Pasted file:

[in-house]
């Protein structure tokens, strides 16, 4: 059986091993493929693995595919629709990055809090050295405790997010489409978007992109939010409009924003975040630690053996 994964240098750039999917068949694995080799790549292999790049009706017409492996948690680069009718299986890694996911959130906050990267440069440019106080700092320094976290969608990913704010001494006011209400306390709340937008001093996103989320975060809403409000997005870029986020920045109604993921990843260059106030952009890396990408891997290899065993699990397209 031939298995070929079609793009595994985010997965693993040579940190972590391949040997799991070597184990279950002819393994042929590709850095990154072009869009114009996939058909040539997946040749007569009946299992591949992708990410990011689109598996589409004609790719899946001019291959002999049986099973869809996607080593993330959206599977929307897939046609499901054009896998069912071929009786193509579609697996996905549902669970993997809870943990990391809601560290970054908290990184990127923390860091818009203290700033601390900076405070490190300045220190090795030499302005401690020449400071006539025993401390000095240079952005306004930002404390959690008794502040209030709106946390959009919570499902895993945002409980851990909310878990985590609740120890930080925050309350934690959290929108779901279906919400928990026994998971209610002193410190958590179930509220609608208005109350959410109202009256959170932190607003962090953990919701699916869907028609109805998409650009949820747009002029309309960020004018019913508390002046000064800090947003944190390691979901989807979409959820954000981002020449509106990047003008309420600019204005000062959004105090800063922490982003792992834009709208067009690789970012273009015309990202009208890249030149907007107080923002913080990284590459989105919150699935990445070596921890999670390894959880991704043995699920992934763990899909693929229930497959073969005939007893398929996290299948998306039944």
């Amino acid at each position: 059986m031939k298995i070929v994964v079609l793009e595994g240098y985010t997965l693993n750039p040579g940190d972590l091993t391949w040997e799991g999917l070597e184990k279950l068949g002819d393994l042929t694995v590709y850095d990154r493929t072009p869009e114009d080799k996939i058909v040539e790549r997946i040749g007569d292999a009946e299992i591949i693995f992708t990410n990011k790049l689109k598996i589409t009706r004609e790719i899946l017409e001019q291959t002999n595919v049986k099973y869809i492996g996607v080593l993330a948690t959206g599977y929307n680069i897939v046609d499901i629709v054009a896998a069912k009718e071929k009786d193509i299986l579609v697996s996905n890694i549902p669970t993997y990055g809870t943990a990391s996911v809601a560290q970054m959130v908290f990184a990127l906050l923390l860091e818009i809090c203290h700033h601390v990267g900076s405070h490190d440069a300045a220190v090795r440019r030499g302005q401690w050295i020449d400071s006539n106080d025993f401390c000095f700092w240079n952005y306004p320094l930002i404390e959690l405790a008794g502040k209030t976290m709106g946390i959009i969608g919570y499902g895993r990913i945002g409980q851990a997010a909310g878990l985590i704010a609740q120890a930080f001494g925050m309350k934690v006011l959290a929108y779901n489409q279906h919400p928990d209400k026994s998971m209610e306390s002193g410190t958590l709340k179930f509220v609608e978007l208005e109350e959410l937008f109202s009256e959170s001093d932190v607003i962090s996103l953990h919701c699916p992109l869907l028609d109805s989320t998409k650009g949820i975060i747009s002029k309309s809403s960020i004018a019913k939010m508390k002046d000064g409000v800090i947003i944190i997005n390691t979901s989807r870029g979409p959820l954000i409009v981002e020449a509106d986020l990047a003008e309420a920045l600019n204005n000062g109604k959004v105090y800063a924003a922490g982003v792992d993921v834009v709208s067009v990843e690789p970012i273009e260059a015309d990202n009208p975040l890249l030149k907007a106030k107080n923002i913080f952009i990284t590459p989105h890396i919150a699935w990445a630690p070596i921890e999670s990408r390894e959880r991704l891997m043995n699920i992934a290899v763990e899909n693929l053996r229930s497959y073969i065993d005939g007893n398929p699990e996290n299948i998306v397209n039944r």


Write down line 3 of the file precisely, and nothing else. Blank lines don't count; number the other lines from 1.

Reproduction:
């Amino acid at each position: 059986m031939k298995i070929v994964v079609l793009e595994g240098y985010t997965l693993n750039p040579g940190d972590l091993t391949w040997e799991g999917l070597e184990k279950l068949g002819d393994l042929t694995v590709y850095d990154r493929t072009p869009e114009d080799k996939i058909v040539e790549r997946i040749g007569d292999a009946e299992i591949i693995f992708t990410n990011k790049l689109k598996i589409t009706r004609e790719i899946l017409e001019q291959t002999n595919v049986k099973y869809i492996g996607v080593l993330a948690t959206g599977y929307n680069i897939v046609d499901i629709v054009a896998a069912k009718e071929k009786d193509i299986l579609v697996s996905n890694i549902p669970t993997y990055g809870t943990a990391s996911v809601a560290q970054m959130v908290f990184a990127l906050l923390l860091e818009i809090c203290h700033h601390v990267g900076s405070h490190d440069a300045a220190v090795r440019r030499g302005q401690w050295i020449d400071s006539n106080d025993f401390c000095f700092w240079n952005y306004p320094l930002i404390e959690l405790a008794g502040k209030t976290m709106g946390i959009i969608g919570y499902g895993r990913i945002g409980q851990a997010a909310g878990l985590i704010a609740q120890a930080f001494g925050m309350k934690v006011l959290a929108y779901n489409q279906h919400p928990d209400k026994s998971m209610e306390s002193g410190t958590l709340k179930f509220v609608e978007l208005e109350e959410l937008f109202s009256e959170s001093d932190v607003i962090s996103l953990h919701c699916p992109l869907l028609d109805s989320t998409k650009g949820i975060i747009s002029k309309s809403s960020i004018a019913k939010m508390k002046d000064g409000v800090i947003i944190i997005n390691t979901s989807r870029g979409p959820l954000i409009v981002e020449a509106d986020l990047a003008e309420a920045l600019n204005n000062g109604k959004v105090y800063a924003a922490g982003v792992d993921v834009v709208s067009v990843e690789p970012i273009e260059a015309d990202n009208p975040l890249l030149k907007a106030k107080n923002i913080f952009i990284t590459p989105h890396i919150a699935w990445a630690p070596i921890e999670s990408r390894e959880r991704l891997m043995n699920i992934a290899v763990e899909n693929l053996r229930s497959y073969i065993d005939g007893n398929p699990e996290n299948i998306v397209n039944r």